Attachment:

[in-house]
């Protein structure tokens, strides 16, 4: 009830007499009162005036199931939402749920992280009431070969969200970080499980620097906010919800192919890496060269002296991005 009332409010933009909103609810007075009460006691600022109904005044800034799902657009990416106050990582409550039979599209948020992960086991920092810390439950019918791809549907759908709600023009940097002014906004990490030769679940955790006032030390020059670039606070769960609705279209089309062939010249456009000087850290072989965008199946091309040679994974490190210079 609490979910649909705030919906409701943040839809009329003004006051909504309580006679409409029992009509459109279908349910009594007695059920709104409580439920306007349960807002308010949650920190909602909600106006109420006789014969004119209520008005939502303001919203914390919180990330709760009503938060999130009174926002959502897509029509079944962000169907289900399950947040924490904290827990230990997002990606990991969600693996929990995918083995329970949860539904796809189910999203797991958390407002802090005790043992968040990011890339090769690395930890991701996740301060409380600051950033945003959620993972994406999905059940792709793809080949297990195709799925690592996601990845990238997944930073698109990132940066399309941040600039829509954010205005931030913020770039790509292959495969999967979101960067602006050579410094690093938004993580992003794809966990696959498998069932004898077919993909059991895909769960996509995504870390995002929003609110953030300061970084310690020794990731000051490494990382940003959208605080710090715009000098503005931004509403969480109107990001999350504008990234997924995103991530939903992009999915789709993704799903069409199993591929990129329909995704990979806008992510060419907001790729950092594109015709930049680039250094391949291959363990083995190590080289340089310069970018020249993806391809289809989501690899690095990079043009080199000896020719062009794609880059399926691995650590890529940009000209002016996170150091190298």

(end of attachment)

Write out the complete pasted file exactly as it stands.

[in-house]
């Protein structure tokens, strides 16, 4: 009830007499009162005036199931939402749920992280009431070969969200970080499980620097906010919800192919890496060269002296991005 009332409010933009909103609810007075009460006691600022109904005044800034799902657009990416106050990582409550039979599209948020992960086991920092810390439950019918791809549907759908709600023009940097002014906004990490030769679940955790006032030390020059670039606070769960609705279209089309062939010249456009000087850290072989965008199946091309040679994974490190210079 609490979910649909705030919906409701943040839809009329003004006051909504309580006679409409029992009509459109279908349910009594007695059920709104409580439920306007349960807002308010949650920190909602909600106006109420006789014969004119209520008005939502303001919203914390919180990330709760009503938060999130009174926002959502897509029509079944962000169907289900399950947040924490904290827990230990997002990606990991969600693996929990995918083995329970949860539904796809189910999203797991958390407002802090005790043992968040990011890339090769690395930890991701996740301060409380600051950033945003959620993972994406999905059940792709793809080949297990195709799925690592996601990845990238997944930073698109990132940066399309941040600039829509954010205005931030913020770039790509292959495969999967979101960067602006050579410094690093938004993580992003794809966990696959498998069932004898077919993909059991895909769960996509995504870390995002929003609110953030300061970084310690020794990731000051490494990382940003959208605080710090715009000098503005931004509403969480109107990001999350504008990234997924995103991530939903992009999915789709993704799903069409199993591929990129329909995704990979806008992510060419907001790729950092594109015709930049680039250094391949291959363990083995190590080289340089310069970018020249993806391809289809989501690899690095990079043009080199000896020719062009794609880059399926691995650590890529940009000209002016996170150091190298």